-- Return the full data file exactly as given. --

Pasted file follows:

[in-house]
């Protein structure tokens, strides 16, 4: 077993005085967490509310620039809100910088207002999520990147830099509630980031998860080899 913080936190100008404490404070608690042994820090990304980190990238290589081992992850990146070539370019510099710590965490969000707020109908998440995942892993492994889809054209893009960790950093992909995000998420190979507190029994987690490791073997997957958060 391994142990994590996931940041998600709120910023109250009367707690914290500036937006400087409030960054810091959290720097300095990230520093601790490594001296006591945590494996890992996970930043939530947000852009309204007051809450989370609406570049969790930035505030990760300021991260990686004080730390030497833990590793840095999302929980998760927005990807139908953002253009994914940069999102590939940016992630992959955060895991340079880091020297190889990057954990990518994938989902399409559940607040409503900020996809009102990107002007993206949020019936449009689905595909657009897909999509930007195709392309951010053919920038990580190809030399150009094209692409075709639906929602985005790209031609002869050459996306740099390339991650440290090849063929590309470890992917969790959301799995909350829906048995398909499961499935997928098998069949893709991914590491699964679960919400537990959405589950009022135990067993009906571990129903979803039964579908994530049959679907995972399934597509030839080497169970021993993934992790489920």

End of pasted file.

[in-house]
């Protein structure tokens, strides 16, 4: 077993005085967490509310620039809100910088207002999520990147830099509630980031998860080899 913080936190100008404490404070608690042994820090990304980190990238290589081992992850990146070539370019510099710590965490969000707020109908998440995942892993492994889809054209893009960790950093992909995000998420190979507190029994987690490791073997997957958060 391994142990994590996931940041998600709120910023109250009367707690914290500036937006400087409030960054810091959290720097300095990230520093601790490594001296006591945590494996890992996970930043939530947000852009309204007051809450989370609406570049969790930035505030990760300021991260990686004080730390030497833990590793840095999302929980998760927005990807139908953002253009994914940069999102590939940016992630992959955060895991340079880091020297190889990057954990990518994938989902399409559940607040409503900020996809009102990107002007993206949020019936449009689905595909657009897909999509930007195709392309951010053919920038990580190809030399150009094209692409075709639906929602985005790209031609002869050459996306740099390339991650440290090849063929590309470890992917969790959301799995909350829906048995398909499961499935997928098998069949893709991914590491699964679960919400537990959405589950009022135990067993009906571990129903979803039964579908994530049959679907995972399934597509030839080497169970021993993934992790489920």